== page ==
Wednesday September 17, 2014




The limits of our tolerance

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The times have changed from when my grandparents and even parents were young and stupid.

Some things that were once acceptable are now taboo, while others that were covered up and tucked into the closet with shame are now shining in the limelight. The ubiquity of sex in our culture is something that didn’t exist 70 years ago when my grandparents were born; at least that’s what I’ve learned from the history books. Some may say it’s hedonistic, while others would argue the evolution has been a removal of the shackles.

I love talking to my grandpa about his old party stories. He will talk about how in high school the police would tell the school dance organizers they would be doing a raid that night. The police let them know just so everybody else would know they were coming. He said the police would show up and as long as they didn’t see any bottles of contraband, they would leave quietly.

“They didn’t want to see it,” he tells me.

Those rascals of the ’50s I say!

After the dance, everybody drove home. Nobody saw any problem with that. It was a sign of the times.
My great uncle Doug used to measure distances with beers instead of actual distances or time, which we frequently use. He was drinking as he drove.

“It’s two beers to Blyth. It’s five beers to Listowel.”

That’s what my grandfather will tell me, usually with a little chuckle of nostalgia for the good ’ol days.
Because I grew up with people always telling me drinking and driving kills people, it’s something I don’t take lightly.

As the Mercury court reporter, twice a week I see just how many people in the community answer to charges of impaired driving. It’s probably the same in every other community across the country. Impaired driving is still one of the most common offences our police officers deal with.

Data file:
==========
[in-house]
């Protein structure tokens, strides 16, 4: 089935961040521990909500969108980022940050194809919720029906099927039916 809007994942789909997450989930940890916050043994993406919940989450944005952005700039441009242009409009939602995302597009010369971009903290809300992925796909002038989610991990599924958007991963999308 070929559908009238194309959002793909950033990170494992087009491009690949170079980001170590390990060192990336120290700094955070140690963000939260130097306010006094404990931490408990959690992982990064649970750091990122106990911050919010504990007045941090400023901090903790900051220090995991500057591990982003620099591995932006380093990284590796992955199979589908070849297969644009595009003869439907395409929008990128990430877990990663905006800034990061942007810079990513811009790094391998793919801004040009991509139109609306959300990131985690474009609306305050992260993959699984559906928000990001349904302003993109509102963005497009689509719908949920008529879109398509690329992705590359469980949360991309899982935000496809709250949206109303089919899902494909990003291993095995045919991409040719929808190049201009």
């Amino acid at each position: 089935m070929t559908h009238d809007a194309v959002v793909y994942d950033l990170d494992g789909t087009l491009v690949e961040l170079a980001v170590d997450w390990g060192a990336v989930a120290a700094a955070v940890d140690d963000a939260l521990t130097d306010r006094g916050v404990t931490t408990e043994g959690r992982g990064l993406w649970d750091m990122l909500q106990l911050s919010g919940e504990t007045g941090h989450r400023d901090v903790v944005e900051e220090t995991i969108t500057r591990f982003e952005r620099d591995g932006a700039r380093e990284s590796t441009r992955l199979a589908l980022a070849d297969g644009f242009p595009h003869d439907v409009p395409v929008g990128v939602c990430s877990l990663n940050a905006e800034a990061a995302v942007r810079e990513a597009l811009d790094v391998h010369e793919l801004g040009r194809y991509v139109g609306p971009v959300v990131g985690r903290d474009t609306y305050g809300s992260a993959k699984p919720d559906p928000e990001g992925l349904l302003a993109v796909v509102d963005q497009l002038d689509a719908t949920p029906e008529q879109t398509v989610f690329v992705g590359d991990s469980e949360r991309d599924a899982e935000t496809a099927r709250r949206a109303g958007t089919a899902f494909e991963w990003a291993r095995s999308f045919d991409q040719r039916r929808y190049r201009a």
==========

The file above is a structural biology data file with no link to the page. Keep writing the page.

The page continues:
Everybody knows it’s wrong. Everybody is aware of the penalties involved, but there still isn’t enough stigma attached to impaired driving. It’s still way too normal to be truly renounced by our society. That just isn’t OK.

People are still being “caught” for drinking and driving. It’s a term that isn’t really appropriate, because it isn’t about being caught, it’s about being charged. It’s well known that people often drink and drive hundreds, even thousands, of times before they are charged, and that won’t ever change. It’s unrealistic to think we will have a system that detects every single act of drunk driving.

I have friends who have dealt with the charges before. The Mercury’s own Chad Saxon was convicted in his younger days. I know people who have killed others while driving under the influence, and it’s in no way something that should ever be shrugged off as a momentary lapse in judgment.

It’s completely unacceptable, and it’s time that we see it as such. There is nothing normal about impaired driving. People who face these charges don’t need to be vilified as horrible people, but we should certainly let them know that their behaviour is not tolerated.

I like to think that the evolution of attitudes towards certain subjects in our society is one that moves in a forward direction. Our attitude on impaired driving stiffened the law, but we still have progress to make on how we actually feel about it.


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